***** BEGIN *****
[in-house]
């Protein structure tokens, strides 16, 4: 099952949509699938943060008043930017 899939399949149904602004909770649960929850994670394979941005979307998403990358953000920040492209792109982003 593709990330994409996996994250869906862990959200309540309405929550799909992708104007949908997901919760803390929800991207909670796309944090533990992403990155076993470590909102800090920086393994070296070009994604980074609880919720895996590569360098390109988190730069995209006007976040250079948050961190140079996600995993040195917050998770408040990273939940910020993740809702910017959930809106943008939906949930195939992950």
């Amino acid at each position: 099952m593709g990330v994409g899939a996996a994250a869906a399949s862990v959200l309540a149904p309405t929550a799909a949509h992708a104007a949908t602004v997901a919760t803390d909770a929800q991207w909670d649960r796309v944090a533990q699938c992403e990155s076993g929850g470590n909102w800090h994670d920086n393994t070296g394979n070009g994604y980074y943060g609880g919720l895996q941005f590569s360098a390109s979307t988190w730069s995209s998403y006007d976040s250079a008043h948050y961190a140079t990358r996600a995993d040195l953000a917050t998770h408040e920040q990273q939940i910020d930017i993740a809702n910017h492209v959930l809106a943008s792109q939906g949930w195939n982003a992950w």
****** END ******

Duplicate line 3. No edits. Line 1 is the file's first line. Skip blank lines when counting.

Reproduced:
């Amino acid at each position: 099952m593709g990330v994409g899939a996996a994250a869906a399949s862990v959200l309540a149904p309405t929550a799909a949509h992708a104007a949908t602004v997901a919760t803390d909770a929800q991207w909670d649960r796309v944090a533990q699938c992403e990155s076993g929850g470590n909102w800090h994670d920086n393994t070296g394979n070009g994604y980074y943060g609880g919720l895996q941005f590569s360098a390109s979307t988190w730069s995209s998403y006007d976040s250079a008043h948050y961190a140079t990358r996600a995993d040195l953000a917050t998770h408040e920040q990273q939940i910020d930017i993740a809702n910017h492209v959930l809106a943008s792109q939906g949930w195939n982003a992950w």